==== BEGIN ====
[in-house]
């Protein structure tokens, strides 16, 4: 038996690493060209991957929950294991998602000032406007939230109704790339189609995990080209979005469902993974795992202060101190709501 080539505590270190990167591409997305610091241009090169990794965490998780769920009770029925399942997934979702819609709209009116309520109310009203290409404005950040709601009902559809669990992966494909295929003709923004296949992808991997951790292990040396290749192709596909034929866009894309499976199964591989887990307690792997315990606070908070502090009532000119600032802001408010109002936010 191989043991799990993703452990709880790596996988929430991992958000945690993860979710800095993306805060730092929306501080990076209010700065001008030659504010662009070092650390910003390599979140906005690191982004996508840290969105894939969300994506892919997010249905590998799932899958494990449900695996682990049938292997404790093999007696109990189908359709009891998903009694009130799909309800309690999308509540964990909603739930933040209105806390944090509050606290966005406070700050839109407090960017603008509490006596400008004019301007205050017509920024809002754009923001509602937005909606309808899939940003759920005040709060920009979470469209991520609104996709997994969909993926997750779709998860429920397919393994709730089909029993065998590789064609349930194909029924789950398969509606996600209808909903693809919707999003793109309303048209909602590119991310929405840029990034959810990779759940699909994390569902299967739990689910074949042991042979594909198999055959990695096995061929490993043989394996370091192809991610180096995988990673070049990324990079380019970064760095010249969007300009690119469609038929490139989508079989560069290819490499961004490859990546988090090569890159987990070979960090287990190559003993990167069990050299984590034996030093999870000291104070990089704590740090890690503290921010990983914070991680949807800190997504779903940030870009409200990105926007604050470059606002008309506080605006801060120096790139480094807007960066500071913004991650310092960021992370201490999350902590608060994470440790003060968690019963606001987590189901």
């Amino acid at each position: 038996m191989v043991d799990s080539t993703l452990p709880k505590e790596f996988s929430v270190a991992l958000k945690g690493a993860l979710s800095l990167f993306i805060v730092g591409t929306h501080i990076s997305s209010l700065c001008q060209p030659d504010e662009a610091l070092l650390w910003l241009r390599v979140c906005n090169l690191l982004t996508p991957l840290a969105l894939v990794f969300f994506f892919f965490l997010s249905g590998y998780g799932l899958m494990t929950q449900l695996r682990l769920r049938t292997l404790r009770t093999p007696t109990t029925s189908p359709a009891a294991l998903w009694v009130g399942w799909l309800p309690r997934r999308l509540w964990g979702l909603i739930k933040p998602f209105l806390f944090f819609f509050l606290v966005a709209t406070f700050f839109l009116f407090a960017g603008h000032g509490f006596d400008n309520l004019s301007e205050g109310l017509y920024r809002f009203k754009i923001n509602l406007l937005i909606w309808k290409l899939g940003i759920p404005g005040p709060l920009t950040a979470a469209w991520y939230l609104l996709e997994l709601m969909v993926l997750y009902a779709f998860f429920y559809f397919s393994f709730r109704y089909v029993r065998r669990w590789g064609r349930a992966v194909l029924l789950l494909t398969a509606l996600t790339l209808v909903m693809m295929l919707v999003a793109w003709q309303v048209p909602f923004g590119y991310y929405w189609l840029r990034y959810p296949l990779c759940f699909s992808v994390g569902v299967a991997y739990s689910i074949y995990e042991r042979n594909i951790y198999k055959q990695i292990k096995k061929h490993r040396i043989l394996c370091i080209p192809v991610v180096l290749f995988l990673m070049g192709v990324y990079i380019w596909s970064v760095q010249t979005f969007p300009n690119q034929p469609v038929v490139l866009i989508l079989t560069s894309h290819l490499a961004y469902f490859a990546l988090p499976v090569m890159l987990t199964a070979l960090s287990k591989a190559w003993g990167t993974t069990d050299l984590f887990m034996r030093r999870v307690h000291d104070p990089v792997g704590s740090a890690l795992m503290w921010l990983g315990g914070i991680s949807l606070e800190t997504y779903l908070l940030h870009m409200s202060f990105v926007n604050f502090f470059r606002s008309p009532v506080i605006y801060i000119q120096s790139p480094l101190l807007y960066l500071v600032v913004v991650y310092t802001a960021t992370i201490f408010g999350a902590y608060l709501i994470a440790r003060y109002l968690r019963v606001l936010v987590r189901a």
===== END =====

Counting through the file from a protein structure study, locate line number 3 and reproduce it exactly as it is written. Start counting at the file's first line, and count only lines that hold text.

């Amino acid at each position: 038996m191989v043991d799990s080539t993703l452990p709880k505590e790596f996988s929430v270190a991992l958000k945690g690493a993860l979710s800095l990167f993306i805060v730092g591409t929306h501080i990076s997305s209010l700065c001008q060209p030659d504010e662009a610091l070092l650390w910003l241009r390599v979140c906005n090169l690191l982004t996508p991957l840290a969105l894939v990794f969300f994506f892919f965490l997010s249905g590998y998780g799932l899958m494990t929950q449900l695996r682990l769920r049938t292997l404790r009770t093999p007696t109990t029925s189908p359709a009891a294991l998903w009694v009130g399942w799909l309800p309690r997934r999308l509540w964990g979702l909603i739930k933040p998602f209105l806390f944090f819609f509050l606290v966005a709209t406070f700050f839109l009116f407090a960017g603008h000032g509490f006596d400008n309520l004019s301007e205050g109310l017509y920024r809002f009203k754009i923001n509602l406007l937005i909606w309808k290409l899939g940003i759920p404005g005040p709060l920009t950040a979470a469209w991520y939230l609104l996709e997994l709601m969909v993926l997750y009902a779709f998860f429920y559809f397919s393994f709730r109704y089909v029993r065998r669990w590789g064609r349930a992966v194909l029924l789950l494909t398969a509606l996600t790339l209808v909903m693809m295929l919707v999003a793109w003709q309303v048209p909602f923004g590119y991310y929405w189609l840029r990034y959810p296949l990779c759940f699909s992808v994390g569902v299967a991997y739990s689910i074949y995990e042991r042979n594909i951790y198999k055959q990695i292990k096995k061929h490993r040396i043989l394996c370091i080209p192809v991610v180096l290749f995988l990673m070049g192709v990324y990079i380019w596909s970064v760095q010249t979005f969007p300009n690119q034929p469609v038929v490139l866009i989508l079989t560069s894309h290819l490499a961004y469902f490859a990546l988090p499976v090569m890159l987990t199964a070979l960090s287990k591989a190559w003993g990167t993974t069990d050299l984590f887990m034996r030093r999870v307690h000291d104070p990089v792997g704590s740090a890690l795992m503290w921010l990983g315990g914070i991680s949807l606070e800190t997504y779903l908070l940030h870009m409200s202060f990105v926007n604050f502090f470059r606002s008309p009532v506080i605006y801060i000119q120096s790139p480094l101190l807007y960066l500071v600032v913004v991650y310092t802001a960021t992370i201490f408010g999350a902590y608060l709501i994470a440790r003060y109002l968690r019963v606001l936010v987590r189901a």